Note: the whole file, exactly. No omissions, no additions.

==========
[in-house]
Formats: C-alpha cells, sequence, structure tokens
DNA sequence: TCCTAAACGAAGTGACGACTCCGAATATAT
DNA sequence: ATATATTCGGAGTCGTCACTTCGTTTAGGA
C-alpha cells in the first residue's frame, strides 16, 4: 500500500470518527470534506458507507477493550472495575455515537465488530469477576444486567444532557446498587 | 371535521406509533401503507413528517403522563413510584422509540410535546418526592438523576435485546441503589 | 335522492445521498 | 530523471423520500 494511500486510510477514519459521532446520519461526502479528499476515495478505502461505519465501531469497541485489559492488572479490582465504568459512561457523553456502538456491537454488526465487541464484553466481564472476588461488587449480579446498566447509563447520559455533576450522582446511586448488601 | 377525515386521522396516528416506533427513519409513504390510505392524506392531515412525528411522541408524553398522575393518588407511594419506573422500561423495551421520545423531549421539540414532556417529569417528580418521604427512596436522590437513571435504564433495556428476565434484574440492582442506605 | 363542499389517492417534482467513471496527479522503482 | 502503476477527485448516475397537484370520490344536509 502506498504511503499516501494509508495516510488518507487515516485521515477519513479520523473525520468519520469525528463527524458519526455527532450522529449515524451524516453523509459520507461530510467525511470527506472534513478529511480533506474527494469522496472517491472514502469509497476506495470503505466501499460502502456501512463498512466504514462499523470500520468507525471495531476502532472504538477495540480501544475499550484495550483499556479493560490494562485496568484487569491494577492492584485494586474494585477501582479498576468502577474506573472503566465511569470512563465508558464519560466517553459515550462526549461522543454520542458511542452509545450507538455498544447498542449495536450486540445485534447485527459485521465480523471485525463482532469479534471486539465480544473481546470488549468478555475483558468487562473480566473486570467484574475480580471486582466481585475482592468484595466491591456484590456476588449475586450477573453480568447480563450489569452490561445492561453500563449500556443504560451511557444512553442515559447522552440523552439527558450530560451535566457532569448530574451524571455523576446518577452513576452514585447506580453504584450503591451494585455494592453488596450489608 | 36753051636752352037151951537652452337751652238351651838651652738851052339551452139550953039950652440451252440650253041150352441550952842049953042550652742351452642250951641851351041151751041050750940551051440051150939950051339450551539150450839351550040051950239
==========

[in-house]
Formats: C-alpha cells, sequence, structure tokens
DNA sequence: TCCTAAACGAAGTGACGACTCCGAATATAT
DNA sequence: ATATATTCGGAGTCGTCACTTCGTTTAGGA
C-alpha cells in the first residue's frame, strides 16, 4: 500500500470518527470534506458507507477493550472495575455515537465488530469477576444486567444532557446498587 | 371535521406509533401503507413528517403522563413510584422509540410535546418526592438523576435485546441503589 | 335522492445521498 | 530523471423520500 494511500486510510477514519459521532446520519461526502479528499476515495478505502461505519465501531469497541485489559492488572479490582465504568459512561457523553456502538456491537454488526465487541464484553466481564472476588461488587449480579446498566447509563447520559455533576450522582446511586448488601 | 377525515386521522396516528416506533427513519409513504390510505392524506392531515412525528411522541408524553398522575393518588407511594419506573422500561423495551421520545423531549421539540414532556417529569417528580418521604427512596436522590437513571435504564433495556428476565434484574440492582442506605 | 363542499389517492417534482467513471496527479522503482 | 502503476477527485448516475397537484370520490344536509 502506498504511503499516501494509508495516510488518507487515516485521515477519513479520523473525520468519520469525528463527524458519526455527532450522529449515524451524516453523509459520507461530510467525511470527506472534513478529511480533506474527494469522496472517491472514502469509497476506495470503505466501499460502502456501512463498512466504514462499523470500520468507525471495531476502532472504538477495540480501544475499550484495550483499556479493560490494562485496568484487569491494577492492584485494586474494585477501582479498576468502577474506573472503566465511569470512563465508558464519560466517553459515550462526549461522543454520542458511542452509545450507538455498544447498542449495536450486540445485534447485527459485521465480523471485525463482532469479534471486539465480544473481546470488549468478555475483558468487562473480566473486570467484574475480580471486582466481585475482592468484595466491591456484590456476588449475586450477573453480568447480563450489569452490561445492561453500563449500556443504560451511557444512553442515559447522552440523552439527558450530560451535566457532569448530574451524571455523576446518577452513576452514585447506580453504584450503591451494585455494592453488596450489608 | 36753051636752352037151951537652452337751652238351651838651652738851052339551452139550953039950652440451252440650253041150352441550952842049953042550652742351452642250951641851351041151751041050750940551051440051150939950051339450551539150450839351550040051950239